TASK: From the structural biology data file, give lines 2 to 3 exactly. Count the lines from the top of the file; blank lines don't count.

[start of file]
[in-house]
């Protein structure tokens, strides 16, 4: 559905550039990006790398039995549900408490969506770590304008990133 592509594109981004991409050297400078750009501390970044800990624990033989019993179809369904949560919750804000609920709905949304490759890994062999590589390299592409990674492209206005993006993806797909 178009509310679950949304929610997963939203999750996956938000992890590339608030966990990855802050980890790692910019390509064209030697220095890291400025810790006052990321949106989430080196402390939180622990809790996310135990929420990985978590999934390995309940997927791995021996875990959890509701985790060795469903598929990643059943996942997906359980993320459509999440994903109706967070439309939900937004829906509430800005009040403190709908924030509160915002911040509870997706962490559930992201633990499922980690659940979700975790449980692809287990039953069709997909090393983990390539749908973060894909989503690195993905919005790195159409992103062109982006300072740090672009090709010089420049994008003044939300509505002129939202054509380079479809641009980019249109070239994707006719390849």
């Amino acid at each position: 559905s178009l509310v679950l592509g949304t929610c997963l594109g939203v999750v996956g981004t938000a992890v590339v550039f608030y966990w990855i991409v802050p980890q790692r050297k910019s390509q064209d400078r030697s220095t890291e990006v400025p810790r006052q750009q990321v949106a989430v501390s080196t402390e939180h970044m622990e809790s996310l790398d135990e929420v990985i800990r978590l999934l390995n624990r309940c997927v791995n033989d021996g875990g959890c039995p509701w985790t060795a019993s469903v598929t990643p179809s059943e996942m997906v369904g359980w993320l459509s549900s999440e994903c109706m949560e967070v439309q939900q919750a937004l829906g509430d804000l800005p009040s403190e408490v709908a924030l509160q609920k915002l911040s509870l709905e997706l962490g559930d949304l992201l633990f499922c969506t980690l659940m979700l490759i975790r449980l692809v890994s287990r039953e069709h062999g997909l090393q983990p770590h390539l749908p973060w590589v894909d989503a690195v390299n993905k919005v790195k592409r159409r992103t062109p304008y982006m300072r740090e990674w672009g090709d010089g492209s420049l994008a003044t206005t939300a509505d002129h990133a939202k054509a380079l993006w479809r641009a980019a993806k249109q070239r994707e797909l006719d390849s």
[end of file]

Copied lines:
């Protein structure tokens, strides 16, 4: 559905550039990006790398039995549900408490969506770590304008990133 592509594109981004991409050297400078750009501390970044800990624990033989019993179809369904949560919750804000609920709905949304490759890994062999590589390299592409990674492209206005993006993806797909 178009509310679950949304929610997963939203999750996956938000992890590339608030966990990855802050980890790692910019390509064209030697220095890291400025810790006052990321949106989430080196402390939180622990809790996310135990929420990985978590999934390995309940997927791995021996875990959890509701985790060795469903598929990643059943996942997906359980993320459509999440994903109706967070439309939900937004829906509430800005009040403190709908924030509160915002911040509870997706962490559930992201633990499922980690659940979700975790449980692809287990039953069709997909090393983990390539749908973060894909989503690195993905919005790195159409992103062109982006300072740090672009090709010089420049994008003044939300509505002129939202054509380079479809641009980019249109070239994707006719390849």
């Amino acid at each position: 559905s178009l509310v679950l592509g949304t929610c997963l594109g939203v999750v996956g981004t938000a992890v590339v550039f608030y966990w990855i991409v802050p980890q790692r050297k910019s390509q064209d400078r030697s220095t890291e990006v400025p810790r006052q750009q990321v949106a989430v501390s080196t402390e939180h970044m622990e809790s996310l790398d135990e929420v990985i800990r978590l999934l390995n624990r309940c997927v791995n033989d021996g875990g959890c039995p509701w985790t060795a019993s469903v598929t990643p179809s059943e996942m997906v369904g359980w993320l459509s549900s999440e994903c109706m949560e967070v439309q939900q919750a937004l829906g509430d804000l800005p009040s403190e408490v709908a924030l509160q609920k915002l911040s509870l709905e997706l962490g559930d949304l992201l633990f499922c969506t980690l659940m979700l490759i975790r449980l692809v890994s287990r039953e069709h062999g997909l090393q983990p770590h390539l749908p973060w590589v894909d989503a690195v390299n993905k919005v790195k592409r159409r992103t062109p304008y982006m300072r740090e990674w672009g090709d010089g492209s420049l994008a003044t206005t939300a509505d002129h990133a939202k054509a380079l993006w479809r641009a980019a993806k249109q070239r994707e797909l006719d390849s």